Anna Scott, 1st Duchess of Buccleuch

To celebrate International Women’s Day, we take a look back at the remarkable life of Anna Scott, 1st Duchess of Buccleuch (11 February 1651 – 6 February 1732).

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Anna Scott

Anna was the daughter of Francis Scott, 2nd Earl of Buccleuch.   She and her sister Mary, passed their early years in residence at Dalkeith.  They then moved to Wemyss Castle on the marriage of her mother to the Earl of Wemyss.  Anna was very much ignored until the death of her sister Mary Scott in 1661.  Thereafter she became the heir to the Scott land and fortunes.  She gained the titles 4th Countess of Buccleuch, 5th Baroness Scott of Buccleuch and 5th Baroness Scott of Whitchester and Eskdaill.

Marriage

With such big titles, marriage became a hot topic.  Anna became the focus of a lot of scheming, not least by her mother and step-father, to ensure an advantageous match.  After much to-ing and fro-ing, and with pressure exerted by Charles II, a contract was drawn up in 1663 whereby the 12 year-old Anne would marry the king’s illegitimate son James, who was two years her senior.  It was an advantageous match for both of them.

Dukedom of Buccleuch

Charles II lavished money and gifts on his son and on their marriage he created them 1st Duke and Duchess of Monmouth and Buccleuch.  They lived almost entirely in England, in Whitehall and at Moor Park, just north of London.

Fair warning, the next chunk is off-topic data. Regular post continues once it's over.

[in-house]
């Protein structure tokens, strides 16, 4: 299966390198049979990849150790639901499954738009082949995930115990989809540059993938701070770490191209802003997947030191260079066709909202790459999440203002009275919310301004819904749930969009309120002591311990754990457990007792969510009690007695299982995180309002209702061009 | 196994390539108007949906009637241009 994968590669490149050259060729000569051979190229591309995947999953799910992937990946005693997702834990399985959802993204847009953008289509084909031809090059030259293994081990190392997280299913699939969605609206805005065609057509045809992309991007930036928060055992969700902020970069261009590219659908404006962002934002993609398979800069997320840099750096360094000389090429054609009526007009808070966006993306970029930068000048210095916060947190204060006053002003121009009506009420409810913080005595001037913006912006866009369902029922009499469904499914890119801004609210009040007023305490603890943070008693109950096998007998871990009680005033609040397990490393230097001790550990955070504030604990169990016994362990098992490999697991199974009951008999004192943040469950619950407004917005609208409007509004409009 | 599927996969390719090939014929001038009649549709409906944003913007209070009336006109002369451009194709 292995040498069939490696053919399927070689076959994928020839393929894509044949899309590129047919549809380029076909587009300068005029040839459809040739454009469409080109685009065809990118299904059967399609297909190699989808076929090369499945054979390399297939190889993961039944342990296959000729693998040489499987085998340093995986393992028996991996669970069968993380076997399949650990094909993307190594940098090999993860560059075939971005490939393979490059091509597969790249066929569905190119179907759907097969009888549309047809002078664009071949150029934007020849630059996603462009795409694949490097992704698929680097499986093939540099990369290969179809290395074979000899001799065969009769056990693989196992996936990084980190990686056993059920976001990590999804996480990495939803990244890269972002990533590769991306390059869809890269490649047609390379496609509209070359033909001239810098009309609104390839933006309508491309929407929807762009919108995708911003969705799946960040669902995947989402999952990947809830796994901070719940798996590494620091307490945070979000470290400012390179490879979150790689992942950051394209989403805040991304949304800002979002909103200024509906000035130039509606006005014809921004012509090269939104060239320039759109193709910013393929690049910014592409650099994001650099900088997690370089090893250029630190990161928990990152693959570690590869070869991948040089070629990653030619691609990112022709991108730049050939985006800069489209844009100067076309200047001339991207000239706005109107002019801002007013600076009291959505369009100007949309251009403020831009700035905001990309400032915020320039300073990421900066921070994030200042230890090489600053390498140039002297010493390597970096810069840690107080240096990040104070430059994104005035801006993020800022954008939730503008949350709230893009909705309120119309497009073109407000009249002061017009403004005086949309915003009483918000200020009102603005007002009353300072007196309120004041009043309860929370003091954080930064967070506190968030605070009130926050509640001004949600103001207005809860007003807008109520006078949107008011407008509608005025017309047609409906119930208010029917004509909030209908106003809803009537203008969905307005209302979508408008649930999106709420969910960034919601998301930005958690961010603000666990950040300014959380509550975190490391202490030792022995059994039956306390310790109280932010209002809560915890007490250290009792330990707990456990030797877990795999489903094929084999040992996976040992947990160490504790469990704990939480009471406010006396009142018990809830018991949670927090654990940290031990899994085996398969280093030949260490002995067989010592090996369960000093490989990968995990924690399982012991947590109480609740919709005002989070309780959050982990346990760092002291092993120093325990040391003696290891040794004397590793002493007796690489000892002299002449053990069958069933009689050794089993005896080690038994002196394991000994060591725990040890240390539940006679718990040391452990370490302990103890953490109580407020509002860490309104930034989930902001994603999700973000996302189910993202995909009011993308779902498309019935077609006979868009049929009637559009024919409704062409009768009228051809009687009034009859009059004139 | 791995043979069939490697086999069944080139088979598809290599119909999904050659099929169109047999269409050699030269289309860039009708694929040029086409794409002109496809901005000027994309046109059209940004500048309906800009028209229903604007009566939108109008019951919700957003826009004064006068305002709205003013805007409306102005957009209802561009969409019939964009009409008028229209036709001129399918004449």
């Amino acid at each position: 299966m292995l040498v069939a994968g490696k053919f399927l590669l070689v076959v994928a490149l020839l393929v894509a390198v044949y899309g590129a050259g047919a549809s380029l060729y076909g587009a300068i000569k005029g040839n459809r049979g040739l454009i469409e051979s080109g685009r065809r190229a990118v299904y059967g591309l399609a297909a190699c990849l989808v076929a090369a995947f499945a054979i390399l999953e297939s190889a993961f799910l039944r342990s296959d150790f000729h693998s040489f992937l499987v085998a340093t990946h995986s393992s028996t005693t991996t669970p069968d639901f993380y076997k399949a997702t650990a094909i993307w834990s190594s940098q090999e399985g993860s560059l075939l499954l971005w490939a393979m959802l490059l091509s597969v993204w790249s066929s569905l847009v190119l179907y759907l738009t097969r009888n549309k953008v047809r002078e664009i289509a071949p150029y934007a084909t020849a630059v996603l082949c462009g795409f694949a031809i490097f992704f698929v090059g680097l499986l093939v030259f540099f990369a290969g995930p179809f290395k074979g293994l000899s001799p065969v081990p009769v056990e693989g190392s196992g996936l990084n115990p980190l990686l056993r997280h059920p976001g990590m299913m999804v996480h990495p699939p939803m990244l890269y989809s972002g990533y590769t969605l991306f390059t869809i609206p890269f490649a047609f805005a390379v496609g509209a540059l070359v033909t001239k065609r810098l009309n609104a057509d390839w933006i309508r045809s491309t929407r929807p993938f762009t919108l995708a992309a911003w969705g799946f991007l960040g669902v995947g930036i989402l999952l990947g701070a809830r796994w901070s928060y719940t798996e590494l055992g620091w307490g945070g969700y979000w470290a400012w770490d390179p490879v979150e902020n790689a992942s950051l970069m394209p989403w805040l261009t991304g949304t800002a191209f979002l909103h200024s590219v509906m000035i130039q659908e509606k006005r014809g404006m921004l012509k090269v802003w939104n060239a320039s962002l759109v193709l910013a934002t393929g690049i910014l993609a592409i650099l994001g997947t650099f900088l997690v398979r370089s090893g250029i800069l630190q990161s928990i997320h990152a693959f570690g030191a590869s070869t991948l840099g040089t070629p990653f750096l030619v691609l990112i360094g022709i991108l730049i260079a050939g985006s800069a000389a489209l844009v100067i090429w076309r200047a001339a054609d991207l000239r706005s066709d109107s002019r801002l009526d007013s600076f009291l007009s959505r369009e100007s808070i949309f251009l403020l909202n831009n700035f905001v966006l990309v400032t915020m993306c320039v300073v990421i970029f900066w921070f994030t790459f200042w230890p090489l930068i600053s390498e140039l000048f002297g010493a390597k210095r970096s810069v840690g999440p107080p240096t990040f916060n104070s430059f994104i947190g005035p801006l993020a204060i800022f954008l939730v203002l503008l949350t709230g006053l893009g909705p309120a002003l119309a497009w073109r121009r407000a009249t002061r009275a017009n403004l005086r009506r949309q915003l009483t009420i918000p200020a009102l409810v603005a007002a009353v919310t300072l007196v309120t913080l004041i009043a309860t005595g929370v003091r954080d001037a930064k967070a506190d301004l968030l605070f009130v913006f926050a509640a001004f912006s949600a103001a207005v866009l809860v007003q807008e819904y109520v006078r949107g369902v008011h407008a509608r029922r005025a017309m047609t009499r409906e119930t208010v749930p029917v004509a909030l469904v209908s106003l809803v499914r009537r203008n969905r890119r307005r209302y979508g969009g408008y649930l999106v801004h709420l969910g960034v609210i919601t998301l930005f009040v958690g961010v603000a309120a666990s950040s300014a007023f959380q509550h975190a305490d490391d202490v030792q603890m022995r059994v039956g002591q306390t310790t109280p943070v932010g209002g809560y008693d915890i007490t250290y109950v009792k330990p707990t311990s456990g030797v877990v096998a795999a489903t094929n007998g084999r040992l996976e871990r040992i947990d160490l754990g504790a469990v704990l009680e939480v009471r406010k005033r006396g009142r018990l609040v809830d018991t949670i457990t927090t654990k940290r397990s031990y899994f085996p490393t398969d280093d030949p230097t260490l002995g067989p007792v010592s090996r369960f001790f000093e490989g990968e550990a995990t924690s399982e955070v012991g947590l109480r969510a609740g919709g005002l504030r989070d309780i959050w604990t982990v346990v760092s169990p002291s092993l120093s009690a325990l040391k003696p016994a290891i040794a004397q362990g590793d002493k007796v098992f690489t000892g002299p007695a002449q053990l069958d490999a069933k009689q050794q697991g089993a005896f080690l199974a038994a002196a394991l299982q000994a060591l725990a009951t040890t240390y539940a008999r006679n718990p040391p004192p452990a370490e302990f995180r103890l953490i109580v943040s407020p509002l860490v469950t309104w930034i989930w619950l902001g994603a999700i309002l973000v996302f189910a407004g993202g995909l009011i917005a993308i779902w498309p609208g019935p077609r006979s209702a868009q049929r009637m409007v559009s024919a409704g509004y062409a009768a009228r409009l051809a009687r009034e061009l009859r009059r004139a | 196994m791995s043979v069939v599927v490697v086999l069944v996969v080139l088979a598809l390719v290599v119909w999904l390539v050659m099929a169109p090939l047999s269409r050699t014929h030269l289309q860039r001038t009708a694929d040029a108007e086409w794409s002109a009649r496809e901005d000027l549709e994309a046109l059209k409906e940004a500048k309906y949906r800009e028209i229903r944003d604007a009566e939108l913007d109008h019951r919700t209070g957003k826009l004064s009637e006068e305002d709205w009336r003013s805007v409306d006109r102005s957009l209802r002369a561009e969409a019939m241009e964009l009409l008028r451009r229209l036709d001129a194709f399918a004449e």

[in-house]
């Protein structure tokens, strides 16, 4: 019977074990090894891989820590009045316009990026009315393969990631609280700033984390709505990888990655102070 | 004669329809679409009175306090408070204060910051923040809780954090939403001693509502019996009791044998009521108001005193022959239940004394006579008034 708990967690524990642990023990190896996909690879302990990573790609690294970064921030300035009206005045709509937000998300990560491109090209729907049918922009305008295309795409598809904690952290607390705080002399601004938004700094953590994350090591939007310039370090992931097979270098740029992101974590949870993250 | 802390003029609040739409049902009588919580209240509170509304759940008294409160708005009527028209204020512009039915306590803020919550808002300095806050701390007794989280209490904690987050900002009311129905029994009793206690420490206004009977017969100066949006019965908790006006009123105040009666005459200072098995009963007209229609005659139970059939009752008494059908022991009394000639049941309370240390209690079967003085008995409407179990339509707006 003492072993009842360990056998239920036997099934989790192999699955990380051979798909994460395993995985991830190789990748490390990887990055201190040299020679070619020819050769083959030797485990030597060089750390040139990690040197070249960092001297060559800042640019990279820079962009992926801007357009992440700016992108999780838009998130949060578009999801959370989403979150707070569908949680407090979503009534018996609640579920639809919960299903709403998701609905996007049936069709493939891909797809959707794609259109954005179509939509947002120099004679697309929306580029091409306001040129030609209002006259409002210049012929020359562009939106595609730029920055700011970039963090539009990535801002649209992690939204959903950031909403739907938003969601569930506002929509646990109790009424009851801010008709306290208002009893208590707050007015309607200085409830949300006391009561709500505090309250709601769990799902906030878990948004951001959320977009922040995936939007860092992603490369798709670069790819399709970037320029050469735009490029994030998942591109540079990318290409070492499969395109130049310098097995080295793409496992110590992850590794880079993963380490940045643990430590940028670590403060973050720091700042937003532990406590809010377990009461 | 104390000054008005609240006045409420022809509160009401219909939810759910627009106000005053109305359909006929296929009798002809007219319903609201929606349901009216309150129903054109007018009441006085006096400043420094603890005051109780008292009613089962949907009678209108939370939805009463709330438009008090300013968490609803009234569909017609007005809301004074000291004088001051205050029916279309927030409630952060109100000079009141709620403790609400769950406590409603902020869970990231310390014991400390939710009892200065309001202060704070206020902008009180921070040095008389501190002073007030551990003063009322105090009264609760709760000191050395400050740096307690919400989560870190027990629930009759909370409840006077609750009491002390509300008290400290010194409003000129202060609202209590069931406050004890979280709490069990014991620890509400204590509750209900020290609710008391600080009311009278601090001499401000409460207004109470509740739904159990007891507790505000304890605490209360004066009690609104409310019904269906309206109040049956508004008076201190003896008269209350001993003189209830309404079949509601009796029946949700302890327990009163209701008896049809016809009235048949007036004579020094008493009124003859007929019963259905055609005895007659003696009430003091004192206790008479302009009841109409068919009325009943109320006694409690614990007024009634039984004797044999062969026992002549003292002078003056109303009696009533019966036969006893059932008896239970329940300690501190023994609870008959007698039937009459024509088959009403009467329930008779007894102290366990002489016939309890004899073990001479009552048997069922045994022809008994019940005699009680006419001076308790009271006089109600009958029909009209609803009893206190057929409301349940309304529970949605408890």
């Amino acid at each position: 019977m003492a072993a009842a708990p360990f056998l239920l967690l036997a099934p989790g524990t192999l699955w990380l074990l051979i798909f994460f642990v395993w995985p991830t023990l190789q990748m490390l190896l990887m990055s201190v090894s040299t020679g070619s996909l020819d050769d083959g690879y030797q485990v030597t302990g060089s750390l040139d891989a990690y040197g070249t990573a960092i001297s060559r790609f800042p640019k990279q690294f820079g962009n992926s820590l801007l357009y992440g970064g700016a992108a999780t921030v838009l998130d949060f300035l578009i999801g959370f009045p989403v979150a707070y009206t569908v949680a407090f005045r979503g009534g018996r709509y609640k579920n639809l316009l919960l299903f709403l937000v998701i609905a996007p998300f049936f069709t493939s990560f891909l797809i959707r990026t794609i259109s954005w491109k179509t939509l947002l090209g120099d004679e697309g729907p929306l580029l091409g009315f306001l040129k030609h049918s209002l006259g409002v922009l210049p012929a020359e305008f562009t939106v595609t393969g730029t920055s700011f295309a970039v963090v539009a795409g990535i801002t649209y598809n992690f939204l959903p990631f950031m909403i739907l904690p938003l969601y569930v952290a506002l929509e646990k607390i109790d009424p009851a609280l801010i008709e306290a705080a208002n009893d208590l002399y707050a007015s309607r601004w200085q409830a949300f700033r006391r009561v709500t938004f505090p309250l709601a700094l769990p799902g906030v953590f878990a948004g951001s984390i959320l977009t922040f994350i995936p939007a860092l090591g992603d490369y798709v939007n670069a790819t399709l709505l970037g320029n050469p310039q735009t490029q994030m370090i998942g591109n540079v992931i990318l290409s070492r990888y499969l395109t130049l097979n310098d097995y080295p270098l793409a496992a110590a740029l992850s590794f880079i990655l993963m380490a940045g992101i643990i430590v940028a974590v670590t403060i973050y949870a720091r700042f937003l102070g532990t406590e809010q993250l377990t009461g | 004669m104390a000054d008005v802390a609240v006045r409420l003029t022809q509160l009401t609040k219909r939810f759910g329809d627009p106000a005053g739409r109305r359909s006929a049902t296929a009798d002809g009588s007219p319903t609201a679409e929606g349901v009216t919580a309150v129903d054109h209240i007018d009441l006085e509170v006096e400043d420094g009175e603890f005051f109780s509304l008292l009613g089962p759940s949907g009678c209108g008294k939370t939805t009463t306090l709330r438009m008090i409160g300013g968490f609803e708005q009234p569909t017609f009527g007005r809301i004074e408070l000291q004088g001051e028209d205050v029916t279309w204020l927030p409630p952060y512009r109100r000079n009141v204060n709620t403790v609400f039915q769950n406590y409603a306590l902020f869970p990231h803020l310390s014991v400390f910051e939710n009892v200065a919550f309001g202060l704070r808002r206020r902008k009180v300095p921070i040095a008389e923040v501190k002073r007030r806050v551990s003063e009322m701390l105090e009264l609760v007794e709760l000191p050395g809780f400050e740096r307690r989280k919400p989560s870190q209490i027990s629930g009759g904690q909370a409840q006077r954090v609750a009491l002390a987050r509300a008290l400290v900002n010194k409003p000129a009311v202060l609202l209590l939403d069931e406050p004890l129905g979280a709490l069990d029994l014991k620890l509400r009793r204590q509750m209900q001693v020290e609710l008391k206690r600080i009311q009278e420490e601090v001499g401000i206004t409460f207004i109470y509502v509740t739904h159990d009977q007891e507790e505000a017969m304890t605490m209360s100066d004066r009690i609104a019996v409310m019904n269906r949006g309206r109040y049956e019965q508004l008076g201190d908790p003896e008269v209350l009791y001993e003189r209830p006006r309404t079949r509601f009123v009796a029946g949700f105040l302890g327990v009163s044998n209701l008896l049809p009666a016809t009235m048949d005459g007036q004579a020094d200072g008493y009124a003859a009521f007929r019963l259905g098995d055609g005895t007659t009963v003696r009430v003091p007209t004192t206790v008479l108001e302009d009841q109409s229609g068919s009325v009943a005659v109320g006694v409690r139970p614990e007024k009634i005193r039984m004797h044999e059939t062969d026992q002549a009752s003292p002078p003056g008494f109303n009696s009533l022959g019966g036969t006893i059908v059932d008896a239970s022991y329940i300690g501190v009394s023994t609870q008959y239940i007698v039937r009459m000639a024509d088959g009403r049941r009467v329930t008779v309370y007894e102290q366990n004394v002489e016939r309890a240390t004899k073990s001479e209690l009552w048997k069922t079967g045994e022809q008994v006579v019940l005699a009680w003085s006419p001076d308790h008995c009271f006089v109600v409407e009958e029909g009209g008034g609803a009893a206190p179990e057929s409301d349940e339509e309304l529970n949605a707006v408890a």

The marriage immediately placed her in a prominent position in Charles II’s court. It seems, however, she did not fall foul of the temptations and excesses such a position offered, unlike her husband, with a contemporary commentator noting that; ‘Her person was full of charms and her mind possessed all those perfections in which the handsome Monmouth was so deficient’.

The couple had 7 children together, sadly she outlived them all, however it’s unclear whether the marriage was ever a happy one.  Monmouth lived openly with his mistress, Henrietta Wentworth, towards the end of his life.  And some sources say that Monmouth had already separated from his wife, Anne Scott, whom, at his death, he claimed “never to have much cared for”.

Execution

In 1685, after the death of Charles II, the Duke of Monmouth made an ill-fated attempt to overturn his Uncles thrown.  He was defeated at the battle of Sedgemoor and was eventually taken to the Tower of London.  He was charged with treason and executed.  Although imprisoned for a short time, Anna was skilful enough to have ensured the survival of the Buccleuch title and lands.

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